American Game Birds

Illustrating More Than One Hundred Species In Natural Colors

By Chester A. Reed

Page 24

BRANT (Branta bernicla glaucogastra). The common Brant is found in eastern North America and Greenland, breeding on Arctic Islands and wintering on the Atlantic coast southward from Massachusetts. They make their appearance on the coast of the United States in October, the various flocks congregating in favorite places in immense numbers. They fly with no apparent leader and in a compact flock. They are very noisy, their notes being loud, rolling and guttural, quite unlike the honking of geese. They are not nearly as shy and wary as Canada Geese, it often being possible to approach a flock on the water or on a sand bar near enough for a shot. They come to decoys with the greatest confidence and, consequently, are killed in such great numbers that they are yearly becoming less abundant. Their food consists almost wholly of grasses and roots which are pulled up in shallow water where they can easily reach bottom. They do not dive at all, in fact even a wounded Brant cannot dive, but tries to escape by swimming as rapidly as possible to windward.

     Brant are about equally often called "Brent Goose" or sometimes "Black Brant" to distinguish them from the Snow Geese, which are in the same places called "White Brant." This latter cognomen, however, is quite incorrect; it is reserved particularly for the next species.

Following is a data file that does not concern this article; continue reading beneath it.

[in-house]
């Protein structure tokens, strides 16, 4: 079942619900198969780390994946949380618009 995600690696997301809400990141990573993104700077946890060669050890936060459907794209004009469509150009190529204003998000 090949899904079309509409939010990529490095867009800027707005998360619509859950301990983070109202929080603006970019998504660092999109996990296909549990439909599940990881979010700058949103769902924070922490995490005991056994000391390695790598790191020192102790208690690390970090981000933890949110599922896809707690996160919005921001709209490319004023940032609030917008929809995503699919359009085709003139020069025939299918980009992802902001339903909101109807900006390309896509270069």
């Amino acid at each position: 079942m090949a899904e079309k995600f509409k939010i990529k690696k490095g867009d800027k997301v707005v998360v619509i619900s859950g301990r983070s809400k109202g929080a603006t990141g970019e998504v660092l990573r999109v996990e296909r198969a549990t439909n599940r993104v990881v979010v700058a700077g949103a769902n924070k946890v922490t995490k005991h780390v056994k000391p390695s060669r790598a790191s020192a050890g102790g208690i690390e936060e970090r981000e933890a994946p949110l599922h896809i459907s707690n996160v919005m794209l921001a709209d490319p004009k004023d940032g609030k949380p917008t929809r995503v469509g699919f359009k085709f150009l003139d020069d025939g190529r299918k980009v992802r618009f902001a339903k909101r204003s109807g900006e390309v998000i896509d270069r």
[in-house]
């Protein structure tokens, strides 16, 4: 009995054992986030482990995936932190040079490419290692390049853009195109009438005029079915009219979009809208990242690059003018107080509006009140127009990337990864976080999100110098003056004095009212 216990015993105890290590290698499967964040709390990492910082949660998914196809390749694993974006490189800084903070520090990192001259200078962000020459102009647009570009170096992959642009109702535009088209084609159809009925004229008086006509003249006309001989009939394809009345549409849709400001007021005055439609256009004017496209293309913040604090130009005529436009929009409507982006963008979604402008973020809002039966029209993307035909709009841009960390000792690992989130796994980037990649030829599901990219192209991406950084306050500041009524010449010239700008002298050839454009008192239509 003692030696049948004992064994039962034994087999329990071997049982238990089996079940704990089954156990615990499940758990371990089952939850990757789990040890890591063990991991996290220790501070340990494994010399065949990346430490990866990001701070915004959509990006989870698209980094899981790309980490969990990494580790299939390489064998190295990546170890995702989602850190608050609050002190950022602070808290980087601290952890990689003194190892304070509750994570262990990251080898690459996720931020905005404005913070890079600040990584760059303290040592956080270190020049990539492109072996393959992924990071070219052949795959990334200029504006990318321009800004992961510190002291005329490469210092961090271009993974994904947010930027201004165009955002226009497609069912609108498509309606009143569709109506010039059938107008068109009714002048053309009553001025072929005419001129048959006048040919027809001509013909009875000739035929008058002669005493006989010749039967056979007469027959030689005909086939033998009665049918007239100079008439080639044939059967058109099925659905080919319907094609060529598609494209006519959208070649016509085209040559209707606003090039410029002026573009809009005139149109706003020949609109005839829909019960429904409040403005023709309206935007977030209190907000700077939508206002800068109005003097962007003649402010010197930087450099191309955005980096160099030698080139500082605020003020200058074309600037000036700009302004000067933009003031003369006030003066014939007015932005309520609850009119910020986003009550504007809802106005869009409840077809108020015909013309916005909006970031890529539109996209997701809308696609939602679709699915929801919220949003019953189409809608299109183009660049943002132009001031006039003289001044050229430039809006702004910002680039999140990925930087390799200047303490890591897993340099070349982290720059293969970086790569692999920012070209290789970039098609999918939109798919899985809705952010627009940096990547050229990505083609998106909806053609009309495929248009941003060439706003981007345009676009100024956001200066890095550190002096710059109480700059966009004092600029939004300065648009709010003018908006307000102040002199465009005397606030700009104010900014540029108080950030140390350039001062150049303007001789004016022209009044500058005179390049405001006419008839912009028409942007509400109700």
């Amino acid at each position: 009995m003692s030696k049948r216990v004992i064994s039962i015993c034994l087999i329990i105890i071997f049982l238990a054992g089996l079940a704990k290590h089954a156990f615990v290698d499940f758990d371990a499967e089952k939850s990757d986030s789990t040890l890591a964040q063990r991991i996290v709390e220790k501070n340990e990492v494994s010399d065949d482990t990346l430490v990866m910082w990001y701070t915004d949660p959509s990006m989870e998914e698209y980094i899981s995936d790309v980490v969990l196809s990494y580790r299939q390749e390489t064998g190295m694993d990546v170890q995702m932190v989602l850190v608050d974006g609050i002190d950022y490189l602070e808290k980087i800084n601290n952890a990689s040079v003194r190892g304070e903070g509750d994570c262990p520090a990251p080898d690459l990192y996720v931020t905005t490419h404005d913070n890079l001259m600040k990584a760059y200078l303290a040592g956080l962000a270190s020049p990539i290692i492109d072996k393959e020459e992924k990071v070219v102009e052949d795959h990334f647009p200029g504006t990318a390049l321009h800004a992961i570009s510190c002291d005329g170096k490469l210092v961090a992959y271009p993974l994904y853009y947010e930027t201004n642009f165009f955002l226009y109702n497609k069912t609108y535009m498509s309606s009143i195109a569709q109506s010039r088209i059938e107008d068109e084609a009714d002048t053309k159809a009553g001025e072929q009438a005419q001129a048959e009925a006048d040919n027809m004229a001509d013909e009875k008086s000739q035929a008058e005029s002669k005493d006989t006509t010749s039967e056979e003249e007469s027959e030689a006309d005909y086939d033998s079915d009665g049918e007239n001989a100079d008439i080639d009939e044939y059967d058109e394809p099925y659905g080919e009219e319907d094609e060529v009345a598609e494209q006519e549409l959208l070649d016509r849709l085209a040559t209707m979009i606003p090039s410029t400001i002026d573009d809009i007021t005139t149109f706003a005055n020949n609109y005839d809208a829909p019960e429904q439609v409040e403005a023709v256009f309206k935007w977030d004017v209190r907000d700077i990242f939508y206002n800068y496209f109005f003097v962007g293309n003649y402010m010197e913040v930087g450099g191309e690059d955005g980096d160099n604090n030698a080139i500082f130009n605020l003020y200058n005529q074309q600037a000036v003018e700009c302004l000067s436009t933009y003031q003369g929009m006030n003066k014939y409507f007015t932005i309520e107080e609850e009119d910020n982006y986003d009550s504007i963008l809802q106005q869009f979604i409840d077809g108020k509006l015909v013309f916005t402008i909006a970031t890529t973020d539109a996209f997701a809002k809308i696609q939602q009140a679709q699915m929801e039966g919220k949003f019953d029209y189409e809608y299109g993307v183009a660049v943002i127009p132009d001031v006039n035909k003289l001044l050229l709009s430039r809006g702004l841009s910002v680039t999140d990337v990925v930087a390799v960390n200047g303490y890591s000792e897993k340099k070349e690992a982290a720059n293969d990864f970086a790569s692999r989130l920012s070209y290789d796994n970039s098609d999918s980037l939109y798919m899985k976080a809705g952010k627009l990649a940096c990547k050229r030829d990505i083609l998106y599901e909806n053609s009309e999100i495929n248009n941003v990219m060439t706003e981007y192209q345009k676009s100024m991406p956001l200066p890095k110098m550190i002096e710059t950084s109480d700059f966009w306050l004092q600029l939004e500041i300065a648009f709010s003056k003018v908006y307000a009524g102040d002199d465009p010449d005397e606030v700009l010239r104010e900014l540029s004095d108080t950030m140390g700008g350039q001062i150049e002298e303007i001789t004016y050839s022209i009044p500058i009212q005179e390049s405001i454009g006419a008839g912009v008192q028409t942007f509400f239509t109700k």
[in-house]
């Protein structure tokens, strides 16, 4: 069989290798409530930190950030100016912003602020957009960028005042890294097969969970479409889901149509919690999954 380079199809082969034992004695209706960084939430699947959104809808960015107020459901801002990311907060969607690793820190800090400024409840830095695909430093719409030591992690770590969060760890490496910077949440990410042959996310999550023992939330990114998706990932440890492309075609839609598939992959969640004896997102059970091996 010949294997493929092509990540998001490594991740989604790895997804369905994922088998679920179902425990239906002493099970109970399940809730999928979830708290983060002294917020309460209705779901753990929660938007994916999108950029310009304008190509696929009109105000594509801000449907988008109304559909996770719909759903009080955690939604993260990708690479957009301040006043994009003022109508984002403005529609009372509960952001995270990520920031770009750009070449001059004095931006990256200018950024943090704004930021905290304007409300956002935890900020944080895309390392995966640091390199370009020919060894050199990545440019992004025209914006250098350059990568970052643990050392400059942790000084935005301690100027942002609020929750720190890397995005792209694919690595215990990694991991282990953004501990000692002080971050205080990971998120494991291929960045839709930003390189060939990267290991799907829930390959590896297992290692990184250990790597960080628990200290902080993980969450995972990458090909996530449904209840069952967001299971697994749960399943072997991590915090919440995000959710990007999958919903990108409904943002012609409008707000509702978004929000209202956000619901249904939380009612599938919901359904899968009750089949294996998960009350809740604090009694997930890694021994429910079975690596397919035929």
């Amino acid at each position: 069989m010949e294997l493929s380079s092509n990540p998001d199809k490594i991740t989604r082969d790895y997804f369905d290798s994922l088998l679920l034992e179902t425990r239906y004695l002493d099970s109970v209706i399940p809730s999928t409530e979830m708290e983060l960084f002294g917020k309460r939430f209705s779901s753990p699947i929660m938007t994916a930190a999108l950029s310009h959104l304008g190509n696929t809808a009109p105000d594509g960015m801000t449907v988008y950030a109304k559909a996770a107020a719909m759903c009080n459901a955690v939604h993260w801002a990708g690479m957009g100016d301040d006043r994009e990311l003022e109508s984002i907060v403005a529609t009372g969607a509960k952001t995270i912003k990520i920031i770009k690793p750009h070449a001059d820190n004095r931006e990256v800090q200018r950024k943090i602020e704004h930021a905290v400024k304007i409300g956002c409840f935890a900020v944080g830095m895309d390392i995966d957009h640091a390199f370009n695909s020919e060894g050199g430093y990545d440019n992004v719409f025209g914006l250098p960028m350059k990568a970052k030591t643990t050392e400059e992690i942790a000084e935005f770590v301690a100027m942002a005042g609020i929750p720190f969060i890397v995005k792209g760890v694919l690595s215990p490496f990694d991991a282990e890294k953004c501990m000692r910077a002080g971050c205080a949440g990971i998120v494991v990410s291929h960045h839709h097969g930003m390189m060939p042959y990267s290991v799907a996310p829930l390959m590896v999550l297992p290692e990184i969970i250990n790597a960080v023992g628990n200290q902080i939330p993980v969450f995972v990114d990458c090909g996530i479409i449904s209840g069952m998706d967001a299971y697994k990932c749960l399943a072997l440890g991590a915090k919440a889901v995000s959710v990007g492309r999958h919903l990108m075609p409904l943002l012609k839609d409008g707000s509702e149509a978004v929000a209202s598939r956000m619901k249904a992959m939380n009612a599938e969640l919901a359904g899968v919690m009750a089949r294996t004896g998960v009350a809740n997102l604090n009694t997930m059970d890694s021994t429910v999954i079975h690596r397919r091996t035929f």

BLACK BRANT (Branta nigricans). This species is of the same size as the last, namely 24 in. in length. They are, however, darker above, and the black on the breast extends over the under parts to the belly and crissum. The white neck patches are also larger and usually meet in front. Black Brant are birds of the Pacific coast, there wholly replacing the species that is found in the east. They are rarely found inland, but keep off the coast and in bays in large flocks. Their flight is rather heavy and not very fast, performed in a widely strung out line at right angles to their line of progression. Both species of Brant usually fly rather low, following the coast line and rarely cutting across even short stretches of land.